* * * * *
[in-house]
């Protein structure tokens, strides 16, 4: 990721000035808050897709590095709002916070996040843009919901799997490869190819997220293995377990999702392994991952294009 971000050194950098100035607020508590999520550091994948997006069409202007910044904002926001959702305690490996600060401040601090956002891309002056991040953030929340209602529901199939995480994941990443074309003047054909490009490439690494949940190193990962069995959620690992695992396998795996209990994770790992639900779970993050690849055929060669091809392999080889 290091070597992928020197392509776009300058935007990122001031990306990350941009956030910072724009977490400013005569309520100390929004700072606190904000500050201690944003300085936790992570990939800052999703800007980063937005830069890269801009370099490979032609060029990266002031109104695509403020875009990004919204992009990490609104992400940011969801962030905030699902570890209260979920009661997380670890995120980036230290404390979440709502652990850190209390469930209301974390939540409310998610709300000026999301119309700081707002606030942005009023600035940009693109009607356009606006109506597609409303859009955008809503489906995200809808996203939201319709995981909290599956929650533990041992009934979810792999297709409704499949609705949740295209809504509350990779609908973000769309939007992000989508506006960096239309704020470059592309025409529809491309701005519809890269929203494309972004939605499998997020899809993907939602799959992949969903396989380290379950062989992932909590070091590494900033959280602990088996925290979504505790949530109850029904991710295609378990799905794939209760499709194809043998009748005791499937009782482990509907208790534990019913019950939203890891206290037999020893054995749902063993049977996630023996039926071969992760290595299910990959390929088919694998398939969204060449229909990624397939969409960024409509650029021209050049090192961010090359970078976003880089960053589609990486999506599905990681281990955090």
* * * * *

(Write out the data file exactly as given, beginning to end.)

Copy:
[in-house]
């Protein structure tokens, strides 16, 4: 990721000035808050897709590095709002916070996040843009919901799997490869190819997220293995377990999702392994991952294009 971000050194950098100035607020508590999520550091994948997006069409202007910044904002926001959702305690490996600060401040601090956002891309002056991040953030929340209602529901199939995480994941990443074309003047054909490009490439690494949940190193990962069995959620690992695992396998795996209990994770790992639900779970993050690849055929060669091809392999080889 290091070597992928020197392509776009300058935007990122001031990306990350941009956030910072724009977490400013005569309520100390929004700072606190904000500050201690944003300085936790992570990939800052999703800007980063937005830069890269801009370099490979032609060029990266002031109104695509403020875009990004919204992009990490609104992400940011969801962030905030699902570890209260979920009661997380670890995120980036230290404390979440709502652990850190209390469930209301974390939540409310998610709300000026999301119309700081707002606030942005009023600035940009693109009607356009606006109506597609409303859009955008809503489906995200809808996203939201319709995981909290599956929650533990041992009934979810792999297709409704499949609705949740295209809504509350990779609908973000769309939007992000989508506006960096239309704020470059592309025409529809491309701005519809890269929203494309972004939605499998997020899809993907939602799959992949969903396989380290379950062989992932909590070091590494900033959280602990088996925290979504505790949530109850029904991710295609378990799905794939209760499709194809043998009748005791499937009782482990509907208790534990019913019950939203890891206290037999020893054995749902063993049977996630023996039926071969992760290595299910990959390929088919694998398939969204060449229909990624397939969409960024409509650029021209050049090192961010090359970078976003880089960053589609990486999506599905990681281990955090």